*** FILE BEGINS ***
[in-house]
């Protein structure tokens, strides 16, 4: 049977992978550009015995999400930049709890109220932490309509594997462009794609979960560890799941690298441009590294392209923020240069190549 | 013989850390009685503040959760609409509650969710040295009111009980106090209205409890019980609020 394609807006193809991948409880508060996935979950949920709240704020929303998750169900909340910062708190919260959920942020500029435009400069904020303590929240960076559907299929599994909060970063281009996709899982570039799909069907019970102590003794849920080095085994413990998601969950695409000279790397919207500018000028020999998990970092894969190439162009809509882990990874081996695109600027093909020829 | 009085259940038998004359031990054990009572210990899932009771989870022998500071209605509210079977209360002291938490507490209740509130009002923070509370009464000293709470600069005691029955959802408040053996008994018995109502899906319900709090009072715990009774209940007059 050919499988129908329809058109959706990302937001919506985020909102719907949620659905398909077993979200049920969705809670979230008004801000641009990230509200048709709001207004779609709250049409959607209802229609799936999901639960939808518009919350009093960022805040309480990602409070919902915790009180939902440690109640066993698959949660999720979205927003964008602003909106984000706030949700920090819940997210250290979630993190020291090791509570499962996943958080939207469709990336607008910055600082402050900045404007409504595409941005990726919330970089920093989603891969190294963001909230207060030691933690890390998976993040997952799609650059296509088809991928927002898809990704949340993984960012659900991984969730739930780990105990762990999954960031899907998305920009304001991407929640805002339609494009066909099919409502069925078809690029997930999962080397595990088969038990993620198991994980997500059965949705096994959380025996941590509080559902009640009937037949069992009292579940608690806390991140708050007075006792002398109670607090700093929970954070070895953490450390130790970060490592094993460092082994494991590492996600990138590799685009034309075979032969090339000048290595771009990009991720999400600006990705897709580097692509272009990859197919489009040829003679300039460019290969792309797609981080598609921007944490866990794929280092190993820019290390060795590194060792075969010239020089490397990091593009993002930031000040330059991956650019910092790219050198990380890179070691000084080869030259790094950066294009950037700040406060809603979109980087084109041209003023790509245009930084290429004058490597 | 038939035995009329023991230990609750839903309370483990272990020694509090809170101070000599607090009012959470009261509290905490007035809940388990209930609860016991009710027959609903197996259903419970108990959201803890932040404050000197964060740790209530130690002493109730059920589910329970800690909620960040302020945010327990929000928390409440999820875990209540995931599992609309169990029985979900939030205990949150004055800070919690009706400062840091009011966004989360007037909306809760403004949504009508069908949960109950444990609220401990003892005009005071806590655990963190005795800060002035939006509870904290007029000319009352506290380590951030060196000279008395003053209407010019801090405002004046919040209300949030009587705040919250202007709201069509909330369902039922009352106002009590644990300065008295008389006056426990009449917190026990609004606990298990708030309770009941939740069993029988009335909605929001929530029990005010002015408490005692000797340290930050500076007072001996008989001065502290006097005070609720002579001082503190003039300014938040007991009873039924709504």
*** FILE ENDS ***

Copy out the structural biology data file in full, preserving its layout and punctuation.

[in-house]
């Protein structure tokens, strides 16, 4: 049977992978550009015995999400930049709890109220932490309509594997462009794609979960560890799941690298441009590294392209923020240069190549 | 013989850390009685503040959760609409509650969710040295009111009980106090209205409890019980609020 394609807006193809991948409880508060996935979950949920709240704020929303998750169900909340910062708190919260959920942020500029435009400069904020303590929240960076559907299929599994909060970063281009996709899982570039799909069907019970102590003794849920080095085994413990998601969950695409000279790397919207500018000028020999998990970092894969190439162009809509882990990874081996695109600027093909020829 | 009085259940038998004359031990054990009572210990899932009771989870022998500071209605509210079977209360002291938490507490209740509130009002923070509370009464000293709470600069005691029955959802408040053996008994018995109502899906319900709090009072715990009774209940007059 050919499988129908329809058109959706990302937001919506985020909102719907949620659905398909077993979200049920969705809670979230008004801000641009990230509200048709709001207004779609709250049409959607209802229609799936999901639960939808518009919350009093960022805040309480990602409070919902915790009180939902440690109640066993698959949660999720979205927003964008602003909106984000706030949700920090819940997210250290979630993190020291090791509570499962996943958080939207469709990336607008910055600082402050900045404007409504595409941005990726919330970089920093989603891969190294963001909230207060030691933690890390998976993040997952799609650059296509088809991928927002898809990704949340993984960012659900991984969730739930780990105990762990999954960031899907998305920009304001991407929640805002339609494009066909099919409502069925078809690029997930999962080397595990088969038990993620198991994980997500059965949705096994959380025996941590509080559902009640009937037949069992009292579940608690806390991140708050007075006792002398109670607090700093929970954070070895953490450390130790970060490592094993460092082994494991590492996600990138590799685009034309075979032969090339000048290595771009990009991720999400600006990705897709580097692509272009990859197919489009040829003679300039460019290969792309797609981080598609921007944490866990794929280092190993820019290390060795590194060792075969010239020089490397990091593009993002930031000040330059991956650019910092790219050198990380890179070691000084080869030259790094950066294009950037700040406060809603979109980087084109041209003023790509245009930084290429004058490597 | 038939035995009329023991230990609750839903309370483990272990020694509090809170101070000599607090009012959470009261509290905490007035809940388990209930609860016991009710027959609903197996259903419970108990959201803890932040404050000197964060740790209530130690002493109730059920589910329970800690909620960040302020945010327990929000928390409440999820875990209540995931599992609309169990029985979900939030205990949150004055800070919690009706400062840091009011966004989360007037909306809760403004949504009508069908949960109950444990609220401990003892005009005071806590655990963190005795800060002035939006509870904290007029000319009352506290380590951030060196000279008395003053209407010019801090405002004046919040209300949030009587705040919250202007709201069509909330369902039922009352106002009590644990300065008295008389006056426990009449917190026990609004606990298990708030309770009941939740069993029988009335909605929001929530029990005010002015408490005692000797340290930050500076007072001996008989001065502290006097005070609720002579001082503190003039300014938040007991009873039924709504």